Bali Hotel Child Abuse Claim
A FATHER who says his toddler daughter was sexually assaulted at a
creche in a five-star Bali hotel has accused the federal Government of
ignoring his plight.
The Melbourne girl, 3, was found to have a sexually transmitted disease
soon after her family returned from a two-week holiday at the Sheraton
resort at Nusa Dua in January 2001.
The father said the incubation period coincided with her time in the
creche at the Sheraton Nusa Indah Resort on Bali's south coast.
The hotel's Little Star Club for Kids is promoted in brochures as
Asia's biggest children's play centre.
The resort will be re-branded as the Westin Resort next month.
The family is suing the managers of the resort, Sheraton Overseas Management
Corporation, in the Victorian Supreme Court for failing to protect the little girl.
The corporation, which has denied responsibility, told the Herald Sun the matter
was before a court and declined to comment.
The father twice wrote of his concerns to Foreign Affairs Minister Alexander Downer.
In the first letter, which went unanswered, he wrote: "During (our child's) time in the
creche there were other Australian children around her age in there with her.
"We believe that the Sheraton has a duty of care to notify the parents of these children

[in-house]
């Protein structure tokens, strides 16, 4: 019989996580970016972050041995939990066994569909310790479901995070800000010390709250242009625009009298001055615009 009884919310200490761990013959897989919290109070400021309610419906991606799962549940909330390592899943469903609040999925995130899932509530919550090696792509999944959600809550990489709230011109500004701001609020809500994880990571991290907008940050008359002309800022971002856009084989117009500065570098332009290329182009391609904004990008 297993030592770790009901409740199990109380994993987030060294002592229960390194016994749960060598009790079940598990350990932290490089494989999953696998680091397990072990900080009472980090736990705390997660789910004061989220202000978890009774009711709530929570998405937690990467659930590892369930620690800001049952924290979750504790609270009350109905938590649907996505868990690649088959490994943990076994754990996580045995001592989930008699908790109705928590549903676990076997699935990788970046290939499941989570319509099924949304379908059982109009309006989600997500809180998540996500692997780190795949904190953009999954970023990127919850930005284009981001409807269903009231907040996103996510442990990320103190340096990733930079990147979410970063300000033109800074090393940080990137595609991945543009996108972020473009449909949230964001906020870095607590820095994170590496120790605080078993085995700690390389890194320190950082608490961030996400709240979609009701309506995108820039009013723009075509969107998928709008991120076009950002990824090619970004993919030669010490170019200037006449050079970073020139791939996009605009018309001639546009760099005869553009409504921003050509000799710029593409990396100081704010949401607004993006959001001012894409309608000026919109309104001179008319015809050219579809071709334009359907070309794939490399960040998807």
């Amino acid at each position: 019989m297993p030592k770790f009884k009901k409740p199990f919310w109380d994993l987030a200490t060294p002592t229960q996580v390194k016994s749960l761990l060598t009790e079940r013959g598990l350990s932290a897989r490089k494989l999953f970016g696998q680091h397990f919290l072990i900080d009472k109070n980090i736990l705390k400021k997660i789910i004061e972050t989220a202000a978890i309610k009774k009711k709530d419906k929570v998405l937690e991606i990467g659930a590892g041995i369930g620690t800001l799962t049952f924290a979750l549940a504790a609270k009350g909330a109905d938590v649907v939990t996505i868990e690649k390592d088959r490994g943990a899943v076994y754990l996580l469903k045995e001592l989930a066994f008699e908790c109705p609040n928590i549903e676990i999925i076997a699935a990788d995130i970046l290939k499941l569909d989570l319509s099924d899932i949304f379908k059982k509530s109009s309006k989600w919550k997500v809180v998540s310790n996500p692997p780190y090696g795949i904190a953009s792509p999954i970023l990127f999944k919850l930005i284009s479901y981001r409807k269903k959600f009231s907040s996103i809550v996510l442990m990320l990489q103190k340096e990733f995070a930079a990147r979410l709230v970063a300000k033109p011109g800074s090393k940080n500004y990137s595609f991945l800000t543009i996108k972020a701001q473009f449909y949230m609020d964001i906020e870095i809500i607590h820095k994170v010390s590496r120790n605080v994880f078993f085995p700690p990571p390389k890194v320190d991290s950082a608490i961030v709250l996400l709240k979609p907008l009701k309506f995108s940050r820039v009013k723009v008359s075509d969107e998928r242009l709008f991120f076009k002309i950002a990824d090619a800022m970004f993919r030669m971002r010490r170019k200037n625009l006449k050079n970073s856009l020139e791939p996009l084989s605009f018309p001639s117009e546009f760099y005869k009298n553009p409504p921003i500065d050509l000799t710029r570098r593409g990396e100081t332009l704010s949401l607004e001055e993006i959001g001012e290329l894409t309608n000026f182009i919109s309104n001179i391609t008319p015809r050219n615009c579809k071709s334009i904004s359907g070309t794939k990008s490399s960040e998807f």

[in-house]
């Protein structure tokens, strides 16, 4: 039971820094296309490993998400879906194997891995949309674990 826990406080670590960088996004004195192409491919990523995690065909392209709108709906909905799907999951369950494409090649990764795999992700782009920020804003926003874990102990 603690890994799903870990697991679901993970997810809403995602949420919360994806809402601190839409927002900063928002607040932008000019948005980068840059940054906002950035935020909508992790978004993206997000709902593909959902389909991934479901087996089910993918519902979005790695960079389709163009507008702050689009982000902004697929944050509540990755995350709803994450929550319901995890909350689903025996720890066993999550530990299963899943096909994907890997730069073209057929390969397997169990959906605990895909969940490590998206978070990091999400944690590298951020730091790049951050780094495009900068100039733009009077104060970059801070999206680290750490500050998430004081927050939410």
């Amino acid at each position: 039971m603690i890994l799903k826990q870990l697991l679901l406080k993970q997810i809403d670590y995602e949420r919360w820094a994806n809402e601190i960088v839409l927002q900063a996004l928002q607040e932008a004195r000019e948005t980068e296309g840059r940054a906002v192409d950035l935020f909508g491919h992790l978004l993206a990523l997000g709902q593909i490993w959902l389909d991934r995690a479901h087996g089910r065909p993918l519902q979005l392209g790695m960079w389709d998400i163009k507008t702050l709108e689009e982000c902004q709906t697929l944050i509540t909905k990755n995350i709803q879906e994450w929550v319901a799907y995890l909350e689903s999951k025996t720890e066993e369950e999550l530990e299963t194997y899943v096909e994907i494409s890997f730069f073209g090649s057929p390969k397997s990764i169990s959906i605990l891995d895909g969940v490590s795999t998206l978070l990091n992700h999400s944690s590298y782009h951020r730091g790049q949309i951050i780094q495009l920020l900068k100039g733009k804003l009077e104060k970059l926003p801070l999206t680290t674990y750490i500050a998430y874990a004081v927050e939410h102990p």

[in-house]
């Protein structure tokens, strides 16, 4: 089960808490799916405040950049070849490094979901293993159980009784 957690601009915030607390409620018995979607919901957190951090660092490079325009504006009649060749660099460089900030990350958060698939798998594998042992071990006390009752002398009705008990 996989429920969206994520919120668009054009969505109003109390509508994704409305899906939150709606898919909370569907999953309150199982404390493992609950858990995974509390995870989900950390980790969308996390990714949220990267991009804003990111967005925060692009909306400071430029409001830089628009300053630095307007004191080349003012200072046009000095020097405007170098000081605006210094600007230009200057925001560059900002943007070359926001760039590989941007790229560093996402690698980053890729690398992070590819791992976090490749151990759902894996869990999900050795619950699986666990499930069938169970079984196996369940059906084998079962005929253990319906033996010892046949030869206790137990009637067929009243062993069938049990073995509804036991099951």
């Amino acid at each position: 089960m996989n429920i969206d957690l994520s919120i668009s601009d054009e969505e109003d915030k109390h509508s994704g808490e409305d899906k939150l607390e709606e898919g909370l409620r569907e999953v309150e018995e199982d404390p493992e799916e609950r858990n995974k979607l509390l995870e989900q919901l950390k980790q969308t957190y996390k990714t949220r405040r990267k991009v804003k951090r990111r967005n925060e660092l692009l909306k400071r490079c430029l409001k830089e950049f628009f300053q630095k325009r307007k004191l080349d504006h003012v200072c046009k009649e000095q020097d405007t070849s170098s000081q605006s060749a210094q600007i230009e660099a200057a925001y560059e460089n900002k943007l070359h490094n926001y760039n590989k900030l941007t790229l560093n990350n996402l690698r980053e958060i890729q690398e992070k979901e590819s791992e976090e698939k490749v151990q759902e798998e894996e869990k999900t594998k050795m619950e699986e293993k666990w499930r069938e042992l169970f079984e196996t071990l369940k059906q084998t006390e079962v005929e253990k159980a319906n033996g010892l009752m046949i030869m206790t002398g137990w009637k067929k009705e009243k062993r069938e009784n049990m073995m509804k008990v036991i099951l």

and get them medically checked.
"The AFP (Australian Federal Police) have been investigating the case and through their
liaison officer in Jakarta have been coming up against brick walls with the Indonesian authorities.
"I have spoken to our Foreign Affairs department, though not a lot of light has been
shed on the matter.
"Mr Downer, we need your help urgently in this matter."
In April, the parents were told by the AFP that Indonesian police had closed the
case after reporting that the Sheraton creche workers had tested negative .
"There are too many unanswered questions and I need your assistance
in helping us find out the truth," the father wrote in a second letter.
"This case needs to be reopened by the Indonesians.
"I can't accept a little girl can have this done to her and no one be responsible.
We are living this every day with our daughter, whose next batch of HIV tests are due . . . ."
Later, the Department of Foreign Affairs director of consular operations, Keith
Gardner, visited the family at their Melbourne home.
The toddler's mother told the Herald Sun Mr Gardner came in and said:
"We're really sorry. Here's some brochures about travelling safely with children."
She said she felt Mr Gardner was discouraging them from pursuing legal action
and seeking publicity.
"He then left. He was here all of 10 minutes and left us with a couple of brochures," she said.
A DFAT spokesman yesterday said the Government took the case seriously. He said the
Australian Consul General in Bali had spoken to the hotel management, and Australia's
ambassador to Indonesia had raised the matter with the Commissioner of Police in Jakarta.
He said the AFP had liaised with Indonesian police and advised the family that it would
take substantial further evidence to reopen the case.
He said Mr Gardner had spent 40 minutes with the family.
Herald and Weekly Times (14-11-2003)